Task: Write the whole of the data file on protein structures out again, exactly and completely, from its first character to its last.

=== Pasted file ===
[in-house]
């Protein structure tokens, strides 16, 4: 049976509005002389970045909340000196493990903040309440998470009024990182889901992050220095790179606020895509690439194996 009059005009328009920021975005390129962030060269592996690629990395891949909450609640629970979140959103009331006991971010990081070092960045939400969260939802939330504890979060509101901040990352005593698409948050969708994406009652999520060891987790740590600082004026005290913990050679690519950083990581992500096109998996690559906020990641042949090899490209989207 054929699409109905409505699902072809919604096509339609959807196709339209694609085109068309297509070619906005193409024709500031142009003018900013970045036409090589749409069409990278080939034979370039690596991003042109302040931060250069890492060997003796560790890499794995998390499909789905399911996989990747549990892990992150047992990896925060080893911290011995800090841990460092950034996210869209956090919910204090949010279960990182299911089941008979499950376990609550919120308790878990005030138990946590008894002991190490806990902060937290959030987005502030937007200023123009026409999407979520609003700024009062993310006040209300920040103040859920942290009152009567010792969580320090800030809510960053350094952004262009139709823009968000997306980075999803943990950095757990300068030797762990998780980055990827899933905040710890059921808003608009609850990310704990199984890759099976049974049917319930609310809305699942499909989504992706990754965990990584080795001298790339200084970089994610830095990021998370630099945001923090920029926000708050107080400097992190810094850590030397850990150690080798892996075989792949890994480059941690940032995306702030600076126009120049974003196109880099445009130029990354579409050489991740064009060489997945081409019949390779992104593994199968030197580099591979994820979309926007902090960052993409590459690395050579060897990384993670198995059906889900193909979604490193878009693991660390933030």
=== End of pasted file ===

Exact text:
[in-house]
């Protein structure tokens, strides 16, 4: 049976509005002389970045909340000196493990903040309440998470009024990182889901992050220095790179606020895509690439194996 009059005009328009920021975005390129962030060269592996690629990395891949909450609640629970979140959103009331006991971010990081070092960045939400969260939802939330504890979060509101901040990352005593698409948050969708994406009652999520060891987790740590600082004026005290913990050679690519950083990581992500096109998996690559906020990641042949090899490209989207 054929699409109905409505699902072809919604096509339609959807196709339209694609085109068309297509070619906005193409024709500031142009003018900013970045036409090589749409069409990278080939034979370039690596991003042109302040931060250069890492060997003796560790890499794995998390499909789905399911996989990747549990892990992150047992990896925060080893911290011995800090841990460092950034996210869209956090919910204090949010279960990182299911089941008979499950376990609550919120308790878990005030138990946590008894002991190490806990902060937290959030987005502030937007200023123009026409999407979520609003700024009062993310006040209300920040103040859920942290009152009567010792969580320090800030809510960053350094952004262009139709823009968000997306980075999803943990950095757990300068030797762990998780980055990827899933905040710890059921808003608009609850990310704990199984890759099976049974049917319930609310809305699942499909989504992706990754965990990584080795001298790339200084970089994610830095990021998370630099945001923090920029926000708050107080400097992190810094850590030397850990150690080798892996075989792949890994480059941690940032995306702030600076126009120049974003196109880099445009130029990354579409050489991740064009060489997945081409019949390779992104593994199968030197580099591979994820979309926007902090960052993409590459690395050579060897990384993670198995059906889900193909979604490193878009693991660390933030």